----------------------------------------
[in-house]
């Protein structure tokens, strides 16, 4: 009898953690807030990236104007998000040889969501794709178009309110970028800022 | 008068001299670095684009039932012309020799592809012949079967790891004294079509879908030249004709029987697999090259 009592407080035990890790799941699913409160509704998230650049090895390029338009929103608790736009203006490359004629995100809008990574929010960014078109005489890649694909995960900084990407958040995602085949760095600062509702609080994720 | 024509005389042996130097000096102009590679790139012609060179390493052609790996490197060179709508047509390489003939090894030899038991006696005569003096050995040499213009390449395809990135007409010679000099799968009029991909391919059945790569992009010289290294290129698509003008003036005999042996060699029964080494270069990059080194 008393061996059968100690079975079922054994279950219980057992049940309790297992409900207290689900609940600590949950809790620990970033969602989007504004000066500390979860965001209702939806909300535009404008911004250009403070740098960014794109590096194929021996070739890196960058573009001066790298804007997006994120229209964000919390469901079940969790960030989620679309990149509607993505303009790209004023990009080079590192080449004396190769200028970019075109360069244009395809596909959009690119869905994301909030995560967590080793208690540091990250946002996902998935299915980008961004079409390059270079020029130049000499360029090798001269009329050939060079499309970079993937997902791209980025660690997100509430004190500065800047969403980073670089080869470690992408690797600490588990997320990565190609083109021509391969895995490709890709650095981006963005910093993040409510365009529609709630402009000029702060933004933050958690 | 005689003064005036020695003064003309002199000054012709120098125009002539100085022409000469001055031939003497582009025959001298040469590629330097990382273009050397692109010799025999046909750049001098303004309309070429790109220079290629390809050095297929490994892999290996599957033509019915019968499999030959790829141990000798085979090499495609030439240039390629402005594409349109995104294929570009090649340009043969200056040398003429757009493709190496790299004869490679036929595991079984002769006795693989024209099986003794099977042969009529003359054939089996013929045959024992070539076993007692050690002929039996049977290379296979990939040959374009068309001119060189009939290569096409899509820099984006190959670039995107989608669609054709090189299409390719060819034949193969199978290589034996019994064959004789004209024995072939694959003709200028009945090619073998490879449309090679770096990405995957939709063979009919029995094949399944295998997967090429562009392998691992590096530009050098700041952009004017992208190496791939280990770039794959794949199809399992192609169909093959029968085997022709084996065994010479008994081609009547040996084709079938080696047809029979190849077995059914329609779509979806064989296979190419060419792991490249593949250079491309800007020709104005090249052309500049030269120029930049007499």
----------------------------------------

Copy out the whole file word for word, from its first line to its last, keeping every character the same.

[in-house]
């Protein structure tokens, strides 16, 4: 009898953690807030990236104007998000040889969501794709178009309110970028800022 | 008068001299670095684009039932012309020799592809012949079967790891004294079509879908030249004709029987697999090259 009592407080035990890790799941699913409160509704998230650049090895390029338009929103608790736009203006490359004629995100809008990574929010960014078109005489890649694909995960900084990407958040995602085949760095600062509702609080994720 | 024509005389042996130097000096102009590679790139012609060179390493052609790996490197060179709508047509390489003939090894030899038991006696005569003096050995040499213009390449395809990135007409010679000099799968009029991909391919059945790569992009010289290294290129698509003008003036005999042996060699029964080494270069990059080194 008393061996059968100690079975079922054994279950219980057992049940309790297992409900207290689900609940600590949950809790620990970033969602989007504004000066500390979860965001209702939806909300535009404008911004250009403070740098960014794109590096194929021996070739890196960058573009001066790298804007997006994120229209964000919390469901079940969790960030989620679309990149509607993505303009790209004023990009080079590192080449004396190769200028970019075109360069244009395809596909959009690119869905994301909030995560967590080793208690540091990250946002996902998935299915980008961004079409390059270079020029130049000499360029090798001269009329050939060079499309970079993937997902791209980025660690997100509430004190500065800047969403980073670089080869470690992408690797600490588990997320990565190609083109021509391969895995490709890709650095981006963005910093993040409510365009529609709630402009000029702060933004933050958690 | 005689003064005036020695003064003309002199000054012709120098125009002539100085022409000469001055031939003497582009025959001298040469590629330097990382273009050397692109010799025999046909750049001098303004309309070429790109220079290629390809050095297929490994892999290996599957033509019915019968499999030959790829141990000798085979090499495609030439240039390629402005594409349109995104294929570009090649340009043969200056040398003429757009493709190496790299004869490679036929595991079984002769006795693989024209099986003794099977042969009529003359054939089996013929045959024992070539076993007692050690002929039996049977290379296979990939040959374009068309001119060189009939290569096409899509820099984006190959670039995107989608669609054709090189299409390719060819034949193969199978290589034996019994064959004789004209024995072939694959003709200028009945090619073998490879449309090679770096990405995957939709063979009919029995094949399944295998997967090429562009392998691992590096530009050098700041952009004017992208190496791939280990770039794959794949199809399992192609169909093959029968085997022709084996065994010479008994081609009547040996084709079938080696047809029979190849077995059914329609779509979806064989296979190419060419792991490249593949250079491309800007020709104005090249052309500049030269120029930049007499």